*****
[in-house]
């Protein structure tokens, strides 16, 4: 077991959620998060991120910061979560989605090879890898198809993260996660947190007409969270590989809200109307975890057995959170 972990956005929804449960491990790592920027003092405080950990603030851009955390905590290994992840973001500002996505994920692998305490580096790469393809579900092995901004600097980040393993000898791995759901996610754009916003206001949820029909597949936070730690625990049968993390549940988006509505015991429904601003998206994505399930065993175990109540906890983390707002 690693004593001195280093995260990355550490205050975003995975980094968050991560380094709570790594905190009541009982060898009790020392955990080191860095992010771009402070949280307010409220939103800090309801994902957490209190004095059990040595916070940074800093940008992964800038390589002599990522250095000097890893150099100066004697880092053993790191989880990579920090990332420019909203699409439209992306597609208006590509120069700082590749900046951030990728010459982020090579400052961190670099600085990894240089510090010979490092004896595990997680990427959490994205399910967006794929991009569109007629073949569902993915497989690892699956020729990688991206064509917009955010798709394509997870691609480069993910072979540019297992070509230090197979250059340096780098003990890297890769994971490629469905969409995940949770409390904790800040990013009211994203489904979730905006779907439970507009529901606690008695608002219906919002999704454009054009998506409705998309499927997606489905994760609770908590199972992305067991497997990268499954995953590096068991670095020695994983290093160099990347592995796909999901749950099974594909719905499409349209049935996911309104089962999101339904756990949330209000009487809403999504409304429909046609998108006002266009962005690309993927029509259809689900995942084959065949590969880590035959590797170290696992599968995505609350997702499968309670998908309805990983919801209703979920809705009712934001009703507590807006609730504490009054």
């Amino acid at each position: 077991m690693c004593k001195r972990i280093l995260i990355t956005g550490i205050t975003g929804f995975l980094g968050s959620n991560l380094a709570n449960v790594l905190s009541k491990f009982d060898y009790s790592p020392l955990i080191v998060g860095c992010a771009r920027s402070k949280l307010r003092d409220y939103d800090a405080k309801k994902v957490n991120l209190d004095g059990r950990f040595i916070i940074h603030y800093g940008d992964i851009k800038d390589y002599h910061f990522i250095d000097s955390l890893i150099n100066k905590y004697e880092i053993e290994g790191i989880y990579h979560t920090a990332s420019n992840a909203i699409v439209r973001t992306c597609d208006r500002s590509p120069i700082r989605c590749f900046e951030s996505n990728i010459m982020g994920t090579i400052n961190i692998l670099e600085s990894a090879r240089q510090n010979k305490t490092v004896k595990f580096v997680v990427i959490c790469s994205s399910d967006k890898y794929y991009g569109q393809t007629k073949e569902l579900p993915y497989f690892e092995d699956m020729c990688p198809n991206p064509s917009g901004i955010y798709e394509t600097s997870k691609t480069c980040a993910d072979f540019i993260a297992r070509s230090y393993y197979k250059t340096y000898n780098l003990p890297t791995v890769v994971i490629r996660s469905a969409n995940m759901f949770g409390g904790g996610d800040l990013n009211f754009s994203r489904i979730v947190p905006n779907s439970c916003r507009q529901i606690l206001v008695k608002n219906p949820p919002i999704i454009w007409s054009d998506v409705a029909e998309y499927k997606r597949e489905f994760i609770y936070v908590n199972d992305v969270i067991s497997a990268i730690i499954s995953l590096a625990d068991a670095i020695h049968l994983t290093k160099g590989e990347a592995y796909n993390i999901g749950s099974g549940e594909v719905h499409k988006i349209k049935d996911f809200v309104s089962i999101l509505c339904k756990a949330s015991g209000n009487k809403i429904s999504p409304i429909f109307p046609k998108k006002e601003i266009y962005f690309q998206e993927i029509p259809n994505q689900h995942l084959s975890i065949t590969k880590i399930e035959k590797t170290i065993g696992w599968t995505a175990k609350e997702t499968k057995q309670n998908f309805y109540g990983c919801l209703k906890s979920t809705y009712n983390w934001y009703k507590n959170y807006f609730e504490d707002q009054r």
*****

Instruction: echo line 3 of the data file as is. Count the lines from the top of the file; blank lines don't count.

């Amino acid at each position: 077991m690693c004593k001195r972990i280093l995260i990355t956005g550490i205050t975003g929804f995975l980094g968050s959620n991560l380094a709570n449960v790594l905190s009541k491990f009982d060898y009790s790592p020392l955990i080191v998060g860095c992010a771009r920027s402070k949280l307010r003092d409220y939103d800090a405080k309801k994902v957490n991120l209190d004095g059990r950990f040595i916070i940074h603030y800093g940008d992964i851009k800038d390589y002599h910061f990522i250095d000097s955390l890893i150099n100066k905590y004697e880092i053993e290994g790191i989880y990579h979560t920090a990332s420019n992840a909203i699409v439209r973001t992306c597609d208006r500002s590509p120069i700082r989605c590749f900046e951030s996505n990728i010459m982020g994920t090579i400052n961190i692998l670099e600085s990894a090879r240089q510090n010979k305490t490092v004896k595990f580096v997680v990427i959490c790469s994205s399910d967006k890898y794929y991009g569109q393809t007629k073949e569902l579900p993915y497989f690892e092995d699956m020729c990688p198809n991206p064509s917009g901004i955010y798709e394509t600097s997870k691609t480069c980040a993910d072979f540019i993260a297992r070509s230090y393993y197979k250059t340096y000898n780098l003990p890297t791995v890769v994971i490629r996660s469905a969409n995940m759901f949770g409390g904790g996610d800040l990013n009211f754009s994203r489904i979730v947190p905006n779907s439970c916003r507009q529901i606690l206001v008695k608002n219906p949820p919002i999704i454009w007409s054009d998506v409705a029909e998309y499927k997606r597949e489905f994760i609770y936070v908590n199972d992305v969270i067991s497997a990268i730690i499954s995953l590096a625990d068991a670095i020695h049968l994983t290093k160099g590989e990347a592995y796909n993390i999901g749950s099974g549940e594909v719905h499409k988006i349209k049935d996911f809200v309104s089962i999101l509505c339904k756990a949330s015991g209000n009487k809403i429904s999504p409304i429909f109307p046609k998108k006002e601003i266009y962005f690309q998206e993927i029509p259809n994505q689900h995942l084959s975890i065949t590969k880590i399930e035959k590797t170290i065993g696992w599968t995505a175990k609350e997702t499968k057995q309670n998908f309805y109540g990983c919801l209703k906890s979920t809705y009712n983390w934001y009703k507590n959170y807006f609730e504490d707002q009054r």